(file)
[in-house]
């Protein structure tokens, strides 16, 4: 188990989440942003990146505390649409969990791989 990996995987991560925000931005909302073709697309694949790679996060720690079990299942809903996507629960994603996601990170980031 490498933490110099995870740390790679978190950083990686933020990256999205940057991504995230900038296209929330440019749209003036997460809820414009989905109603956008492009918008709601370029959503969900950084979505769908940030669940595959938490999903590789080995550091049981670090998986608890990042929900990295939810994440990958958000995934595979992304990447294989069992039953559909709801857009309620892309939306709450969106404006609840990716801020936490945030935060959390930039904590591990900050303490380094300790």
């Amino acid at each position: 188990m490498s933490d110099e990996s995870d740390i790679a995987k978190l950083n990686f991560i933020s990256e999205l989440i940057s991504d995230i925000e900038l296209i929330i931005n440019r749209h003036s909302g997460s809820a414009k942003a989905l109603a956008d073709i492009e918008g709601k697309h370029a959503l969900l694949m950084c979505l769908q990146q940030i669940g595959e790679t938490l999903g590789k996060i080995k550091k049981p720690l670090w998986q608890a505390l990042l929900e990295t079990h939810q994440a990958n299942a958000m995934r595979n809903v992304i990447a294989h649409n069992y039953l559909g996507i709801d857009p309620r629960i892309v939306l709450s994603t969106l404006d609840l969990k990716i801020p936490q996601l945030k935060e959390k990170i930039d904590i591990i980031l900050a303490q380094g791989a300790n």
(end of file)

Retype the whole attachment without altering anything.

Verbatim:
[in-house]
């Protein structure tokens, strides 16, 4: 188990989440942003990146505390649409969990791989 990996995987991560925000931005909302073709697309694949790679996060720690079990299942809903996507629960994603996601990170980031 490498933490110099995870740390790679978190950083990686933020990256999205940057991504995230900038296209929330440019749209003036997460809820414009989905109603956008492009918008709601370029959503969900950084979505769908940030669940595959938490999903590789080995550091049981670090998986608890990042929900990295939810994440990958958000995934595979992304990447294989069992039953559909709801857009309620892309939306709450969106404006609840990716801020936490945030935060959390930039904590591990900050303490380094300790």
């Amino acid at each position: 188990m490498s933490d110099e990996s995870d740390i790679a995987k978190l950083n990686f991560i933020s990256e999205l989440i940057s991504d995230i925000e900038l296209i929330i931005n440019r749209h003036s909302g997460s809820a414009k942003a989905l109603a956008d073709i492009e918008g709601k697309h370029a959503l969900l694949m950084c979505l769908q990146q940030i669940g595959e790679t938490l999903g590789k996060i080995k550091k049981p720690l670090w998986q608890a505390l990042l929900e990295t079990h939810q994440a990958n299942a958000m995934r595979n809903v992304i990447a294989h649409n069992y039953l559909g996507i709801d857009p309620r629960i892309v939306l709450s994603t969106l404006d609840l969990k990716i801020p936490q996601l945030k935060e959390k990170i930039d904590i591990i980031l900050a303490q380094g791989a300790n």